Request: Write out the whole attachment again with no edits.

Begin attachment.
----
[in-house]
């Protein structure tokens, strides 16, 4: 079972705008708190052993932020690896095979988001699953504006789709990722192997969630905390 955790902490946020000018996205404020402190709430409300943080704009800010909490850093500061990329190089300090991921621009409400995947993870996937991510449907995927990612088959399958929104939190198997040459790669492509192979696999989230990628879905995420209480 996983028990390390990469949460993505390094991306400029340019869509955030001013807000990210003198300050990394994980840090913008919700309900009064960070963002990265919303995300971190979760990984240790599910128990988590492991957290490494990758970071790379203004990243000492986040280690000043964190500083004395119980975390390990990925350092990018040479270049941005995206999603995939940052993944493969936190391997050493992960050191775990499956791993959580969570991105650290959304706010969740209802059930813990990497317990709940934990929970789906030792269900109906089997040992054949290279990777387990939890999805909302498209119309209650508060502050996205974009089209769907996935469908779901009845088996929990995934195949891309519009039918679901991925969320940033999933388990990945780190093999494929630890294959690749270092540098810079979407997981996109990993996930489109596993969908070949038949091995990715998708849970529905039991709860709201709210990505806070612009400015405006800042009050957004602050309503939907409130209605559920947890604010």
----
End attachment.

[in-house]
């Protein structure tokens, strides 16, 4: 079972705008708190052993932020690896095979988001699953504006789709990722192997969630905390 955790902490946020000018996205404020402190709430409300943080704009800010909490850093500061990329190089300090991921621009409400995947993870996937991510449907995927990612088959399958929104939190198997040459790669492509192979696999989230990628879905995420209480 996983028990390390990469949460993505390094991306400029340019869509955030001013807000990210003198300050990394994980840090913008919700309900009064960070963002990265919303995300971190979760990984240790599910128990988590492991957290490494990758970071790379203004990243000492986040280690000043964190500083004395119980975390390990990925350092990018040479270049941005995206999603995939940052993944493969936190391997050493992960050191775990499956791993959580969570991105650290959304706010969740209802059930813990990497317990709940934990929970789906030792269900109906089997040992054949290279990777387990939890999805909302498209119309209650508060502050996205974009089209769907996935469908779901009845088996929990995934195949891309519009039918679901991925969320940033999933388990990945780190093999494929630890294959690749270092540098810079979407997981996109990993996930489109596993969908070949038949091995990715998708849970529905039991709860709201709210990505806070612009400015405006800042009050957004602050309503939907409130209605559920947890604010």